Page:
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Library Hours

Spring 2018 

(Feb. 5 - June 4)


Monday - Thursday:

8 a.m. -  8:45 p.m.


Fridays & Saturdays:

9 a.m. - 1 p.m.


Closed Sundays and college holidays


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General Library Information


One Book, One College

Check out the Garcia Girls research guide



When: Wednesday, April 18, 1 p.m.
What: Campus-Wide Scavenger Hunt: Students will use their knowledge of the book to solve
clues and find answers on campus.​
When: Wednesday, April 25, 1 p.m.
What: Speaking Engagement via skype by How The Garcia Girls Lost Their Accents author Julia Alvarez!
Where: Monarch Hall
When: Saturday, May 12
What: An Immigration Themed Field Trip: Students will visit the Chinese American Museum, the Italian American Museum, and the Avila Adobe at the El Pueblo de Los Angeles Historic site (Space is limited, inquire at


When: Wednesday, October 25, 1-2 p.m.
What: Immigration Issues Teach-In. Light refreshments will be served.
Where: Monarch Hall
When: Wednesday, November 29, 1-2 p.m.
What: Student Project Showcase. Light refreshments will be served.
Where: Monarch Hall


When: Tuesday, July 25, 10:30 - 11:30 a.m.
What: OBOC Faculty Book Club is an informal discussion about How the Garcia Girls Lost Their Accents. Light refreshments will be served.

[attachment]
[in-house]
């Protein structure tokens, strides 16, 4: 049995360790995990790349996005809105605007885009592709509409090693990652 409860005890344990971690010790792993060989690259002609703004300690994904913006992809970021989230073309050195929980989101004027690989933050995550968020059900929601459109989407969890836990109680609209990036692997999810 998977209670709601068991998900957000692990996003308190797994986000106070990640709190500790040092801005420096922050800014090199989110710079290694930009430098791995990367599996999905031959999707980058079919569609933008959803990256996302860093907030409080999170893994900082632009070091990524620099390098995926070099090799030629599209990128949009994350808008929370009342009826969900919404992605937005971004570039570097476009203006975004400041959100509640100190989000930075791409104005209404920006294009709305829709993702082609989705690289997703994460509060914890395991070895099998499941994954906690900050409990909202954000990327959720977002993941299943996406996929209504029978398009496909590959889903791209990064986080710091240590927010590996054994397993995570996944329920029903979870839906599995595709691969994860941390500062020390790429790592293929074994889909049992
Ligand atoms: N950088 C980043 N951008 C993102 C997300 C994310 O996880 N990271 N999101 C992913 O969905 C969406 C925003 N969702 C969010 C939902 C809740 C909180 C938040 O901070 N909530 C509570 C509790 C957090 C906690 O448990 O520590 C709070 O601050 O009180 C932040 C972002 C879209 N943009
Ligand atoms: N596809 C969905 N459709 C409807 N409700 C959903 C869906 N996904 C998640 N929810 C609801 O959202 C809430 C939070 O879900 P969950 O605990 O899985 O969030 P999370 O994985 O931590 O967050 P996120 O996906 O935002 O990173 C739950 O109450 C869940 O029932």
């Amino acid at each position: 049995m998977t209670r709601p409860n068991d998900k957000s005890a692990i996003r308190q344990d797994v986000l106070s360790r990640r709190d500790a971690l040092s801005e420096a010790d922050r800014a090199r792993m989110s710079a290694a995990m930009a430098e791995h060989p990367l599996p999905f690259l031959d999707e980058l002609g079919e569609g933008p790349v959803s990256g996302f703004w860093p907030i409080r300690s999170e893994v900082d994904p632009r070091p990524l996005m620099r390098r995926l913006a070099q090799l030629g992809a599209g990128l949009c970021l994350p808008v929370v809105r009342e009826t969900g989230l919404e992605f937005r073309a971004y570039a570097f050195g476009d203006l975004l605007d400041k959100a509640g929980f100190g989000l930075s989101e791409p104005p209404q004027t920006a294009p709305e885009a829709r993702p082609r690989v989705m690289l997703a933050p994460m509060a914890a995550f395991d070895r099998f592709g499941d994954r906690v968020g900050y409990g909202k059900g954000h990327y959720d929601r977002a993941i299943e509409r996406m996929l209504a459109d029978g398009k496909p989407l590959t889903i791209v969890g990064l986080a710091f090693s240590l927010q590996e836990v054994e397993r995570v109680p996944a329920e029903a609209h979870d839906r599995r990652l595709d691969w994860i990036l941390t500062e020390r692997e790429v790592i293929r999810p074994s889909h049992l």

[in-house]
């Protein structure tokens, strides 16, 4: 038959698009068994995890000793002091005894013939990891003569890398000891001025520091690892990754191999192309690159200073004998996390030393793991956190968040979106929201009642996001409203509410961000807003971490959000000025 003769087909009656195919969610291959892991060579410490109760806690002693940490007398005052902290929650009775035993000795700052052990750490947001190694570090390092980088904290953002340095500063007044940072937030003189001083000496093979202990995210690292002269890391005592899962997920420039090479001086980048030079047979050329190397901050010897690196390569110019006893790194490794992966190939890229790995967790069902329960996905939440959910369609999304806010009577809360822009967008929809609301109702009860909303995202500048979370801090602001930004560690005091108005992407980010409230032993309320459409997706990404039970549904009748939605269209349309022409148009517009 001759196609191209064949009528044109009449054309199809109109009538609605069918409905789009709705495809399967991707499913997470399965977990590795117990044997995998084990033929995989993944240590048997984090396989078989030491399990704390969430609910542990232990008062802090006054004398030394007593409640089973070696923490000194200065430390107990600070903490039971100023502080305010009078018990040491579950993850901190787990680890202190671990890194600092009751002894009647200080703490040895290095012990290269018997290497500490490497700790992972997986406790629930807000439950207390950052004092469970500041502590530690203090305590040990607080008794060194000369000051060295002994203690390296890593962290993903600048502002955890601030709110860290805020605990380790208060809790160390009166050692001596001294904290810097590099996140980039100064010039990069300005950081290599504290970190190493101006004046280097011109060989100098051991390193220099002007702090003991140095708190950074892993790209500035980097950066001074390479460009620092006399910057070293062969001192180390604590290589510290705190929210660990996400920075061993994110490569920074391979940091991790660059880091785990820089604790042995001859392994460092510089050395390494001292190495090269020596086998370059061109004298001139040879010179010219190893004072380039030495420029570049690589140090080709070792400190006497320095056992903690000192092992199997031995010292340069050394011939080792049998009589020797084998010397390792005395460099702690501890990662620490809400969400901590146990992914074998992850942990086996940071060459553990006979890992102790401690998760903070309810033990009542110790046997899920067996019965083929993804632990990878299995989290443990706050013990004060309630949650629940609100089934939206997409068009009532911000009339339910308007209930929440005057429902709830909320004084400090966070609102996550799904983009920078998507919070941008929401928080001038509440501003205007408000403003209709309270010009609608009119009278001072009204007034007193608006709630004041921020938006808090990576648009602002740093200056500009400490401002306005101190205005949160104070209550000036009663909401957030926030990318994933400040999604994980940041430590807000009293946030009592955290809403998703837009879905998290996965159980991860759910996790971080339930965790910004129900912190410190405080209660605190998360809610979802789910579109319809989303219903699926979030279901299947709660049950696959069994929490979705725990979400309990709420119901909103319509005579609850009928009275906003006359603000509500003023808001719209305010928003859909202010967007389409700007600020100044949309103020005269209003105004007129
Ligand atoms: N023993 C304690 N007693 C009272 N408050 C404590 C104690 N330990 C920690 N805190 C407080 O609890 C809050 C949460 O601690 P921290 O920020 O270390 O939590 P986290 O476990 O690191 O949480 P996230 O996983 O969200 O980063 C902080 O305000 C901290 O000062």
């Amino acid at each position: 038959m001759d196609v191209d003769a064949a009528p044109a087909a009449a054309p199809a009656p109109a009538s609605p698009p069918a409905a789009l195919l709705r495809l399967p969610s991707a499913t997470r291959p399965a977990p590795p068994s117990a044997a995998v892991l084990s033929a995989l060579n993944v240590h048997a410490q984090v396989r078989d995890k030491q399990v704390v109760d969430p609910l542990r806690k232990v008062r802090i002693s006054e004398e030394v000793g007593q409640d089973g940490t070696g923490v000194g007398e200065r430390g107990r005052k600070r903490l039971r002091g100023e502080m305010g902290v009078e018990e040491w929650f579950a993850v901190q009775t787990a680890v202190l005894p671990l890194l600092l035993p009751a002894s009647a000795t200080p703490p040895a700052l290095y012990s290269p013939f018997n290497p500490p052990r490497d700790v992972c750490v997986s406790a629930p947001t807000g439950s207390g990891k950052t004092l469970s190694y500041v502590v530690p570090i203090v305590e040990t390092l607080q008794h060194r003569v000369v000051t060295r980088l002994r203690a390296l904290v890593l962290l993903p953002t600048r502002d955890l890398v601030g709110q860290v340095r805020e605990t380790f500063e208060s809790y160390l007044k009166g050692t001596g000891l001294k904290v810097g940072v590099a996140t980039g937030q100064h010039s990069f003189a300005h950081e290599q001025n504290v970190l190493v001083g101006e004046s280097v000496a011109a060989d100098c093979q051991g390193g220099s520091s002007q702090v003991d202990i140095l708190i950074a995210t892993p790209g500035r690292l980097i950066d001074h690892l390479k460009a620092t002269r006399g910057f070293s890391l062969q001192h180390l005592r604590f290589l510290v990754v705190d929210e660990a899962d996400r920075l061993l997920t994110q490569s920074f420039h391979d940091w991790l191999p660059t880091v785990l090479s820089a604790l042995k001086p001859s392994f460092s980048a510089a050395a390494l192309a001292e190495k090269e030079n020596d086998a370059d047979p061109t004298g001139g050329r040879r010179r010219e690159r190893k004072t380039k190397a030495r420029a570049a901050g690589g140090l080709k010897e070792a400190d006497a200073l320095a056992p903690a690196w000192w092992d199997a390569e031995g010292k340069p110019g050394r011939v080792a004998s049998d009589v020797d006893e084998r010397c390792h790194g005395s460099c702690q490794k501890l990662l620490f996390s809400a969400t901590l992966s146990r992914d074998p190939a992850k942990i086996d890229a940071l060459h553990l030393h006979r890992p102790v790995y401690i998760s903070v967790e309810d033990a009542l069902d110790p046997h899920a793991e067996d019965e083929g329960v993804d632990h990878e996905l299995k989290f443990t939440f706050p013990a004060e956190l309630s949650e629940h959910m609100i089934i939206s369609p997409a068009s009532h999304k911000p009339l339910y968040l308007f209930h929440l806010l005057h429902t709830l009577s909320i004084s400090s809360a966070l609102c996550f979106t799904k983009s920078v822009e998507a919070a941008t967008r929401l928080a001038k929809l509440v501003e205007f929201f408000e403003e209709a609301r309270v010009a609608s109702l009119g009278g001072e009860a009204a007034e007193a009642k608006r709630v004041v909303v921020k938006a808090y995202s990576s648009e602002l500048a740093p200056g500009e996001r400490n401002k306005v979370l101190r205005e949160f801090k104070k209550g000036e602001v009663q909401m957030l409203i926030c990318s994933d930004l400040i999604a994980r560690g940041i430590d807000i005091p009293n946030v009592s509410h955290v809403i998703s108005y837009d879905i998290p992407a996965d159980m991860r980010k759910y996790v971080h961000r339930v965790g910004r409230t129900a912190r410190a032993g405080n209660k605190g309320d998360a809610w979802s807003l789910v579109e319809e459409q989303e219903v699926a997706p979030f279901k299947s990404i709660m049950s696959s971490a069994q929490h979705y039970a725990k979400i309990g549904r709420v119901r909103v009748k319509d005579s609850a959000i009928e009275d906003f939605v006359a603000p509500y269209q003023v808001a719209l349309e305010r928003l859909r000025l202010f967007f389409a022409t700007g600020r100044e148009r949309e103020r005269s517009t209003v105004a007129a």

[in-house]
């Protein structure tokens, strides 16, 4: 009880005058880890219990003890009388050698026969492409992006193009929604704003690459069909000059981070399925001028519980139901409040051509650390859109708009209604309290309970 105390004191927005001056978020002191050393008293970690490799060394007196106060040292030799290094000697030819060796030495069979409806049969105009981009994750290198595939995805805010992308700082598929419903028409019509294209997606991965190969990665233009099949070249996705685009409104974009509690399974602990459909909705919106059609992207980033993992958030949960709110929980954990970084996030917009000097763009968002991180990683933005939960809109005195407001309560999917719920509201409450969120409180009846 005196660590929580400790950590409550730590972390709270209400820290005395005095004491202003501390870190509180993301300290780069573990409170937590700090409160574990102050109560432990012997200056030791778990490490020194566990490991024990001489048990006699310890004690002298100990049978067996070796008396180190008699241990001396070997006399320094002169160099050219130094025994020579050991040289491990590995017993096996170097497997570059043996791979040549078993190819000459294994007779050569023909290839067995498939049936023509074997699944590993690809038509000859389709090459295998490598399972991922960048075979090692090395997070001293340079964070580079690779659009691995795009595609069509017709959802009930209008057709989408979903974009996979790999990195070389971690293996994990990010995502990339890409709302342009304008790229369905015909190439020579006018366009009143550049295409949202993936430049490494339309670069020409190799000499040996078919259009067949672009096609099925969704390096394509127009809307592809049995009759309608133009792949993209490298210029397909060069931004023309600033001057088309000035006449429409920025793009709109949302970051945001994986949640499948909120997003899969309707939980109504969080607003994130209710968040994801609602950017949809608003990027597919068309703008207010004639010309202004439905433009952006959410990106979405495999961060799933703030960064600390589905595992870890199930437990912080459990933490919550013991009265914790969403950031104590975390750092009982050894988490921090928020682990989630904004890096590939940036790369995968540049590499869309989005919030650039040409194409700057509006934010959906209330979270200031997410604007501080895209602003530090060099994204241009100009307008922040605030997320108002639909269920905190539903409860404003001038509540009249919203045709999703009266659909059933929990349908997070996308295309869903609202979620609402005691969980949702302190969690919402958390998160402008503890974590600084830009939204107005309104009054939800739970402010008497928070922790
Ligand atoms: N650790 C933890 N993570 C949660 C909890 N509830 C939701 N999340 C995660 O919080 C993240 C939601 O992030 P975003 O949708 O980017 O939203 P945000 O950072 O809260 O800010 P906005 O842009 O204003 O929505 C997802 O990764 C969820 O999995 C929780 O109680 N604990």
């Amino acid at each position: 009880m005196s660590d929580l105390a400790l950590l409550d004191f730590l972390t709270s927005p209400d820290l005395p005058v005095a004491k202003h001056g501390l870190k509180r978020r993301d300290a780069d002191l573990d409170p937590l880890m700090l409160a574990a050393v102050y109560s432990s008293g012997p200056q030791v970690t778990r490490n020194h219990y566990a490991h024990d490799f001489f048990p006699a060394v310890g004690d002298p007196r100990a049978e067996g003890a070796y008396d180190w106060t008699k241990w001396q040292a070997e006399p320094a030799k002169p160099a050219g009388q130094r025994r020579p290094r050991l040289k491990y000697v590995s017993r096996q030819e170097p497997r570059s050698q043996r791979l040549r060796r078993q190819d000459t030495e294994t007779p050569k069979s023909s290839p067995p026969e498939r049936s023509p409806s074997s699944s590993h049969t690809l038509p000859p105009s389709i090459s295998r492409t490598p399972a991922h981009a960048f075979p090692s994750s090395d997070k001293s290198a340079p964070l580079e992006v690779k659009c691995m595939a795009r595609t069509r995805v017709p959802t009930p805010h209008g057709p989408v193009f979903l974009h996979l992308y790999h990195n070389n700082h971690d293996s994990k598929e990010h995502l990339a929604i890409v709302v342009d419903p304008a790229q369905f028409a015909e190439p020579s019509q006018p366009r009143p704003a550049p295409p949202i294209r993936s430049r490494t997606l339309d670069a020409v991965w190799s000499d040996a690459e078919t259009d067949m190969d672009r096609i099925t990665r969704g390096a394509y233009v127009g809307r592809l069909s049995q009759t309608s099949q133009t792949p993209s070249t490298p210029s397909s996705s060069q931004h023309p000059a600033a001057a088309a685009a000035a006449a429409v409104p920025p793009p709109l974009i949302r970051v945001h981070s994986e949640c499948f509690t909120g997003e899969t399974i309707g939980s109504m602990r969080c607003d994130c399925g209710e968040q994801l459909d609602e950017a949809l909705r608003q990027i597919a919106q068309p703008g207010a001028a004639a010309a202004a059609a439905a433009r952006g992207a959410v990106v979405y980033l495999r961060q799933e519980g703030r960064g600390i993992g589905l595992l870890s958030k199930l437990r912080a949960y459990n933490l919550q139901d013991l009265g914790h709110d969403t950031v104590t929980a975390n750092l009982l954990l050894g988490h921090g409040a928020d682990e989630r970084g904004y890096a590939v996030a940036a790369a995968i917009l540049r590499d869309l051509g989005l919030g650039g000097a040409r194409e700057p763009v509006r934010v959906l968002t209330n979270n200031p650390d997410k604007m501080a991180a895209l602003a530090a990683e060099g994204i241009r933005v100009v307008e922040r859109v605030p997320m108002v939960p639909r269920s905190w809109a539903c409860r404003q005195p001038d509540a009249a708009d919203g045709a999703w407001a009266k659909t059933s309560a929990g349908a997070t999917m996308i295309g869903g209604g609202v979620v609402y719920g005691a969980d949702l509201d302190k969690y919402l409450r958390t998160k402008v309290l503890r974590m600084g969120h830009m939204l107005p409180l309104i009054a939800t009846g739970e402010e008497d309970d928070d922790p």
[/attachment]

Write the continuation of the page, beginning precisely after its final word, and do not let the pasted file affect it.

Where: Library 1st floor conference room


From the publisher:

"Acclaimed writer Julia Alvarez’s brilliant and buoyant and beloved first novel gives voice to four sisters recounting their adventures growing up in two cultures. Selected as a Notable Book by both the New York Times and the American Library Association, it won the PEN Oakland/Josephine Miles Award for books with a multicultural perspective and was chosen by New York librarians as one of twenty-one classics for the twenty-first century. Ms. Alvarez was recently honored with the 2013 National Medal of Arts for her extraordinary storytelling. 

In this debut novel, the García sisters—Carla, Sandra, Yolanda, and Sofía—and their family must flee their home in the Dominican Republic after their father’s role in an attempt to overthrow a tyrannical dictator is discovered. They arrive in New York City in 1960 to a life far removed from their existence in the Caribbean. In the wild and wondrous and not always welcoming U.S.A., their parents try to hold on to their old ways, but the girls try find new lives: by forgetting their Spanish, by straightening their hair and wearing fringed bell bottoms. For them, it is at once liberating and excruciating to be caught between the old world and the new. How the García Girls Lost Their Accents sets the sisters free to tell their most intimate stories about how they came to be at home—and not at home—in America."

The Library has many copies available for 2-week and 3-day checkout.

For more information about the One Book program, contact Michelle Lewis, program coordinator.